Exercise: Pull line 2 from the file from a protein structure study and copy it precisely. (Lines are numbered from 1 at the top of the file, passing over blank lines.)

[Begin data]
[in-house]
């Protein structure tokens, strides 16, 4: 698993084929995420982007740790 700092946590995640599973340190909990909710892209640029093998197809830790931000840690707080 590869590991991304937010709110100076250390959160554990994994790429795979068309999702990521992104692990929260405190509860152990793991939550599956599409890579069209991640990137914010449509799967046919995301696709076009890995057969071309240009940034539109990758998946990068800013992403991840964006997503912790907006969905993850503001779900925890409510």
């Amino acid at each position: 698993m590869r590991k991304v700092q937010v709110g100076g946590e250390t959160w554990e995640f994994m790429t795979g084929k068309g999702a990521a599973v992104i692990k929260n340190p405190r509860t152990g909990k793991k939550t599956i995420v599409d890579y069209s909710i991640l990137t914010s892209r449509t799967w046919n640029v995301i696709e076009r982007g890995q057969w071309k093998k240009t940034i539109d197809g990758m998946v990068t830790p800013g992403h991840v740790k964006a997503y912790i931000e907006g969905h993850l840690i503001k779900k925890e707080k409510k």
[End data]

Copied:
């Protein structure tokens, strides 16, 4: 698993084929995420982007740790 700092946590995640599973340190909990909710892209640029093998197809830790931000840690707080 590869590991991304937010709110100076250390959160554990994994790429795979068309999702990521992104692990929260405190509860152990793991939550599956599409890579069209991640990137914010449509799967046919995301696709076009890995057969071309240009940034539109990758998946990068800013992403991840964006997503912790907006969905993850503001779900925890409510």